Interesting research commissioned by Dairy Australia found that while 83% of Australians call themselves cheese lovers, only 28% know what to look for in a good cheese. So we still have a way to go in appreciating cheese the way our French friends do.
I’m reminded of this whenever I visit my friends in France. They appreciate the subtle differences between a 1-year and a 2-year aged Comté and they know it comes from the tiny corner of France where they have their holiday home in the mountains. They’re not gourmands by any stretch of the imagination but there’ll always be a fine cheese on the table and they have more than a little knowledge of the characteristics of particular regional cheeses.
If you appreciate that Aussies have a way to go before we reach the same understanding of cheese as your average Frenchman, then you also have to give thanks for how far we have come. For I’m sure many people would agree with me that Australian cheese has improved enormously in the last few decades. No longer do we have to be content with tasteless, rubbery cheese; now we are producing cheese with real interest, flavour and diversity.
Grand final of dairy competitions
I’m sure a lot of the credit for that can go to the Australian Grand Dairy Awards, the grand final of Australian dairy competitions, which has raised the bar for producers by recognising and rewarding excellence in cheesemaking. The awards involve more than 300 products, from milk, cream and butter to yoghurt, ice cream and cheese.
The cheeses are assessed on their flavour, aroma, texture, body and appearance. Producers from across the spectrum are represented, from small family-owned producers through to supermarket brands. The awards are now in their 17th year and the winners of this year’s awards have just been announced. You can see the full list of winning cheeses at the bottom of this post, and it’s no surprise to see Heidi Farm Gruyere taking out the Grand Champion award. This semi-hard Tasmanian cheese was at the forefront of quality cheesemaking in Australia. The judges praised it as a “world class cheese” that is “consistently superb”.
We had a little taste test at home after the Award promoters invited us to conduct a mini wine and cheese evening. The invitation was to “gather up your girlfriends, get out the cheeseboards and put your comfy pants on. We’d like to send you a beautifully merchandised hamper full of Australian Grand Dairy Award winning cheeses and Australian wine for you to enjoy with your friends”. Now that was an invitation we couldn’t refuse!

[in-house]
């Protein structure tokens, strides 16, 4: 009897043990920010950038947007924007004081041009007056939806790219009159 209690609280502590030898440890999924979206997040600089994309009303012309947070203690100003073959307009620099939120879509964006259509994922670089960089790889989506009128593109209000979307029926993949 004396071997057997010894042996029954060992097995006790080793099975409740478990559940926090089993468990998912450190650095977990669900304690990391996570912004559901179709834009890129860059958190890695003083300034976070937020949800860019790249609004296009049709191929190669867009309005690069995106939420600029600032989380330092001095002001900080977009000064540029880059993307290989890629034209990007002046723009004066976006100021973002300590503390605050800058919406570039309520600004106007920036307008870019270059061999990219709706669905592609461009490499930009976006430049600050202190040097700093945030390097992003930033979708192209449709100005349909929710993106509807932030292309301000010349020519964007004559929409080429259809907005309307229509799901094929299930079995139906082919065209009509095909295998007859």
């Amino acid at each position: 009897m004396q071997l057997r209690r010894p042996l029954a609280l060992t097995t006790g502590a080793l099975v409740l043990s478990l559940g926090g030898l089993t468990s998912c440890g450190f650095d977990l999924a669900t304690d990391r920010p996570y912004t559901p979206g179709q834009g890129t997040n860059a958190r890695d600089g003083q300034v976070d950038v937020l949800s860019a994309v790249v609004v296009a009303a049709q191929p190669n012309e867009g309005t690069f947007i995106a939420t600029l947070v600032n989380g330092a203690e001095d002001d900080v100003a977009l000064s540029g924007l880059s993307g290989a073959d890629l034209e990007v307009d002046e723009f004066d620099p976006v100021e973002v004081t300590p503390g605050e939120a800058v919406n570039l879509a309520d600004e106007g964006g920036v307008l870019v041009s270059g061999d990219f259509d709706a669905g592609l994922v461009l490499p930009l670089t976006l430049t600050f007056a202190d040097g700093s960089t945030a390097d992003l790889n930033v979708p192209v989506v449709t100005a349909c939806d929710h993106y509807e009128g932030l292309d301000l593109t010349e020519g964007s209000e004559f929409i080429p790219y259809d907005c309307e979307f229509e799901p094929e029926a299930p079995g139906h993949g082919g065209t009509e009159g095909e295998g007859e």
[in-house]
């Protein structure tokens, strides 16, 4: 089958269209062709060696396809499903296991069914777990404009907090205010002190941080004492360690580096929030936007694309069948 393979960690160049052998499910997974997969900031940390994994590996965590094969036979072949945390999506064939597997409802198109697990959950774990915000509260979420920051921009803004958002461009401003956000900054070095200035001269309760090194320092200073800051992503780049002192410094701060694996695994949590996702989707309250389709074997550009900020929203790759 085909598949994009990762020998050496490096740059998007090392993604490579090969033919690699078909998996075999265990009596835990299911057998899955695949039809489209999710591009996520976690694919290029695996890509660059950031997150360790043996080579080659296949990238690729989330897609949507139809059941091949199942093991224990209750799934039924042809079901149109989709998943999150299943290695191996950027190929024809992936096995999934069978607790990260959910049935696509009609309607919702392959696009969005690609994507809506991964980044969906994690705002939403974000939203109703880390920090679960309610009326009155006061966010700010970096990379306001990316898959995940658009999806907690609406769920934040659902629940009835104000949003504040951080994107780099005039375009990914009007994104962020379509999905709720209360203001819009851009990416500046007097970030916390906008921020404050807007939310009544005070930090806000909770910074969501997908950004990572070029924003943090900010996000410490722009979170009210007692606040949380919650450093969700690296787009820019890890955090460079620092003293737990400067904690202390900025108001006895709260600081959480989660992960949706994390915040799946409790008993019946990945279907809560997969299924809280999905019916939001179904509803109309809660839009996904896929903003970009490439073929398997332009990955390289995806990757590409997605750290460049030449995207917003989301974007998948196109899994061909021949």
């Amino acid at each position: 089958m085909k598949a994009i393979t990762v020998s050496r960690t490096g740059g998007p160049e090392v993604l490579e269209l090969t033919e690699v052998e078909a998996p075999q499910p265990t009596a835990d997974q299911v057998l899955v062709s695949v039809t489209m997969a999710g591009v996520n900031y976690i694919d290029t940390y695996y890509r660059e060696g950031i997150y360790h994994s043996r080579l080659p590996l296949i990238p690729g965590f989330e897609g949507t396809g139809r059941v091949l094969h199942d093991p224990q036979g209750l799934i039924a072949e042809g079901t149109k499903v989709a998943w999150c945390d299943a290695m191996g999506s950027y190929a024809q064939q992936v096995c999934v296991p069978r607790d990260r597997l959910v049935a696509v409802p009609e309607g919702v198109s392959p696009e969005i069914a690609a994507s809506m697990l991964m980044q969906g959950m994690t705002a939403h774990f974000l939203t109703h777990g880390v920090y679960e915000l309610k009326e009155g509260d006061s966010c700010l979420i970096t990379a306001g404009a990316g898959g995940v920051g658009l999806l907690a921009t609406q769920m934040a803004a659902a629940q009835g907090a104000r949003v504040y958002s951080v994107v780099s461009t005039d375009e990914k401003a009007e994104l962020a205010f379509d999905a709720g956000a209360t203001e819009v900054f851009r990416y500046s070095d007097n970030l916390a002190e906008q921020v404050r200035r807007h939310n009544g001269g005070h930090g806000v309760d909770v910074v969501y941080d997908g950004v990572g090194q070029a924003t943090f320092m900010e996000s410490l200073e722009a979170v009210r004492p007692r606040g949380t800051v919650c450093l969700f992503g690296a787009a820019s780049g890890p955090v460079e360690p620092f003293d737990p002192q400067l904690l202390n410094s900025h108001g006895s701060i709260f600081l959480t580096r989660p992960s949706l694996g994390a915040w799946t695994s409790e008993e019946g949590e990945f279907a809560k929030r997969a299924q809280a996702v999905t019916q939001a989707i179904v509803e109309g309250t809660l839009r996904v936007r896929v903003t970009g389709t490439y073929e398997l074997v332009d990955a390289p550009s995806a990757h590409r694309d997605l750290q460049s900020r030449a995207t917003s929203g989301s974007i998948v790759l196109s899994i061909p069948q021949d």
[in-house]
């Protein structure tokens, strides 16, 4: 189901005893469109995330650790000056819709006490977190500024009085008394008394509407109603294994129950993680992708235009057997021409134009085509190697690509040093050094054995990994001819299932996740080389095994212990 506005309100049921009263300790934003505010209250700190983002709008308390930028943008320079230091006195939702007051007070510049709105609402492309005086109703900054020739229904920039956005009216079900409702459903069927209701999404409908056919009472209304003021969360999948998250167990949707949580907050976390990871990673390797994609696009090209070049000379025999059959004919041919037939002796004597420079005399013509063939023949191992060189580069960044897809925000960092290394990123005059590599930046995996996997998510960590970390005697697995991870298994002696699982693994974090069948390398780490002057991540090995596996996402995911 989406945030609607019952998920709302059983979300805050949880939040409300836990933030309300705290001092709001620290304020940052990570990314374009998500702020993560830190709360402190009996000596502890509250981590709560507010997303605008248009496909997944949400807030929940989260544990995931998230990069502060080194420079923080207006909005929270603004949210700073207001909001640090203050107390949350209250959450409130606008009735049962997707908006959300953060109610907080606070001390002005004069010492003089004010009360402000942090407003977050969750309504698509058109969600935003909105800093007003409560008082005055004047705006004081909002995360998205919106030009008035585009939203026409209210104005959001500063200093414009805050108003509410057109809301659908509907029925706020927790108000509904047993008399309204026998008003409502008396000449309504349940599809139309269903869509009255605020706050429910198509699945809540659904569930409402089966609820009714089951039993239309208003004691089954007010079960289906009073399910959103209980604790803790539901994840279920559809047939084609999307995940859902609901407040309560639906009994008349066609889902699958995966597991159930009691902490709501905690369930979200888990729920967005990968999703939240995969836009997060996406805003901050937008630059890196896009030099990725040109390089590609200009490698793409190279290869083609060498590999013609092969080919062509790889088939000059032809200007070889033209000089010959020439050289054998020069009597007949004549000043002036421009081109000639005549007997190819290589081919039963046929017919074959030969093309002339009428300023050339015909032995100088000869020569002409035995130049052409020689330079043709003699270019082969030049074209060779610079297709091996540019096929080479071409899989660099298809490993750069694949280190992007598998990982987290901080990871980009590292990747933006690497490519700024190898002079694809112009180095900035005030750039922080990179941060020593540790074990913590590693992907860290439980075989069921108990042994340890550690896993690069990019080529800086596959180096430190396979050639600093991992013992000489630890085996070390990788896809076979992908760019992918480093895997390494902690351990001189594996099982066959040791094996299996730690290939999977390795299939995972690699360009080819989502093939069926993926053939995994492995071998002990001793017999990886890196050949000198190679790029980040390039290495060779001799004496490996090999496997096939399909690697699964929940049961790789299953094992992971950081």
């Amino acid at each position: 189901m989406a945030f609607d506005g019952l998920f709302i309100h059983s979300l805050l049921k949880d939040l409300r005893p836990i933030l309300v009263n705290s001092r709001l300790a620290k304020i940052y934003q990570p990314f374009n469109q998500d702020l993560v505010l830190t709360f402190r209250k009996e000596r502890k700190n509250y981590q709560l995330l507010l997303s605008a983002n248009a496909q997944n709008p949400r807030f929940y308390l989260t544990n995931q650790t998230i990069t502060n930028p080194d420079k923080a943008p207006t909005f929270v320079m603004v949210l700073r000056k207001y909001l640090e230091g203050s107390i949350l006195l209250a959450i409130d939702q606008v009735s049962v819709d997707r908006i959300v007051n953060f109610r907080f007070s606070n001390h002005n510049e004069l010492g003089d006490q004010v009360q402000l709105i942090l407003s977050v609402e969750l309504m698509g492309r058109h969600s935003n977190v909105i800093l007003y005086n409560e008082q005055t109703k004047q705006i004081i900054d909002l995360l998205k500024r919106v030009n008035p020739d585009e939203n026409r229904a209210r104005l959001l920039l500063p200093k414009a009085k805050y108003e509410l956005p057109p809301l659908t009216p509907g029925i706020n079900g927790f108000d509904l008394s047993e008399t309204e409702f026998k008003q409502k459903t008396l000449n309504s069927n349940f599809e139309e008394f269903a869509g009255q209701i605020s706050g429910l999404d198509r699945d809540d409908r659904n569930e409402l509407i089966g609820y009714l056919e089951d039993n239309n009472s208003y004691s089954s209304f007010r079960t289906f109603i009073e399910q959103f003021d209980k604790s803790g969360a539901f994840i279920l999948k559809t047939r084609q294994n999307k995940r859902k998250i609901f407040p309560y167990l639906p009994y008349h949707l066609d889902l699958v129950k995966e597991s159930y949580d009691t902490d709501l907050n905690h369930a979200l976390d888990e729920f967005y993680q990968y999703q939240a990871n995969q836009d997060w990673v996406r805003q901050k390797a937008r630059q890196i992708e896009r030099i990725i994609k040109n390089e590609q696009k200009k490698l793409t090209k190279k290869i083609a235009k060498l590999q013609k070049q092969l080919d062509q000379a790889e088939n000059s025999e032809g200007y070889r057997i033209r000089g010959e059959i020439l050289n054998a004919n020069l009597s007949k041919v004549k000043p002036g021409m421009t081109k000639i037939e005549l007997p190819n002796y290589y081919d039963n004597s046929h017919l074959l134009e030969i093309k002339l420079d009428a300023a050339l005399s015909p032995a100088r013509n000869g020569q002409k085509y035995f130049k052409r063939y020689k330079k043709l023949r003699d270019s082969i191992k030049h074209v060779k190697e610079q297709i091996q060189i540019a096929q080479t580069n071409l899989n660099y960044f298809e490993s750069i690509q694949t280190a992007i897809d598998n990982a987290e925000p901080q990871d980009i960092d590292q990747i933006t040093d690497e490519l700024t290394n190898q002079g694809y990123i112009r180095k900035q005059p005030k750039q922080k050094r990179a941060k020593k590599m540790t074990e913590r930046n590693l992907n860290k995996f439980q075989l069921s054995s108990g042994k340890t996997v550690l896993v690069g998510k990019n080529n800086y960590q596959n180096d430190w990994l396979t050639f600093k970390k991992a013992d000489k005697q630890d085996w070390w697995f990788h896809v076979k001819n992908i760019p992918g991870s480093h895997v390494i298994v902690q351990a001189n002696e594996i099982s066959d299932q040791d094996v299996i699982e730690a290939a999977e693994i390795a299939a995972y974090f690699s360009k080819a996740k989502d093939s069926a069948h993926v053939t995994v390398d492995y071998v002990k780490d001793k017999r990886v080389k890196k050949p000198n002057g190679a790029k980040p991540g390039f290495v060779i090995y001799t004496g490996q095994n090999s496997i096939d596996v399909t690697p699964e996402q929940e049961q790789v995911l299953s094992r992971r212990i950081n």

The said hamper arrived with a sample of the Heidi Farm Gruyere, along with two Champion cheeses, Bay of Fires Cheddar and King Island Black Label Triple Cream Blue. And just to make us feel really special it came with a bottle of Dal Zotto Prosecco, a soft refreshing bubbly with ever so subtle hints of citrus, spice and pear.
The pear characters are interesting because among the other lovely goodies that came with the hamper were a single beautiful pear, and it did indeed go beautifully with the cheese, especially the King Island blue. (For anyone not familiar with this combo, it’s an absolute classic. Sweet and salty go together like heaven and earth; here you have the sweetness of the pear offsetting the saltiness of the blue cheese.)
Our lovely hamper also came with some fresh walnuts, Falwasser crackers and a jar of Cunliffe & Waters Peppered Apple & Lemon Chutney. The walnuts highlighted the sweet, nutty flavours of the Heidi Farm Gruyere, which is aged for 18 months and has a flaky, pliable texture typical of the Gruyere style.
The chutney complemented the Cheddar, as many chutneys do (so long as you don’t pile the chutney so high that you overwhelm the flavour of the cheese). This was a gutsy, pepper-hot chutney, a little lemony and a little sweet, and we enjoyed it with the slightly sweet, earthy flavours of the Bay of Fires Cheddar, a cloth-bound cheese with a delightful crumbly texture.
I didn’t gather up my girlfriends for our little cheese fest, nor did I put on my comfy pants (although I probably should have). We shared the cheese with our neighbours before and after a lovely meal. All three cheeses earned the seal of approval, but it was the King Island Black label Triple Cream Blue that won the highest vote. It was soft and gooey, lusciously creamy and salty, and we all adored it. Yes, Australian cheese has come a long way.
If you would like to know how to taste cheese like a pro, have a look at these tips from Dairy Australia.
Australian Grand Dairy Awards 2016 Champions
South Cape Parmesan
WASHED/MIXED RIND CHEESE
King Island Dairy Stormy
Flinders Estate Ash Brie
GOAT, SHEEP & BUFFALO MILK CHEESE
Meredith Dairy Chevre Plain
SEMI HARD & EYE
Heidi Farm Gruyere
King Island Black Label Triple Cream Blue
Bay of Fires Cheddar
Green Valley Yoghurt Cheese Ball
With thanks to Dairy Australia for supplying the hamper and images of the cheeses.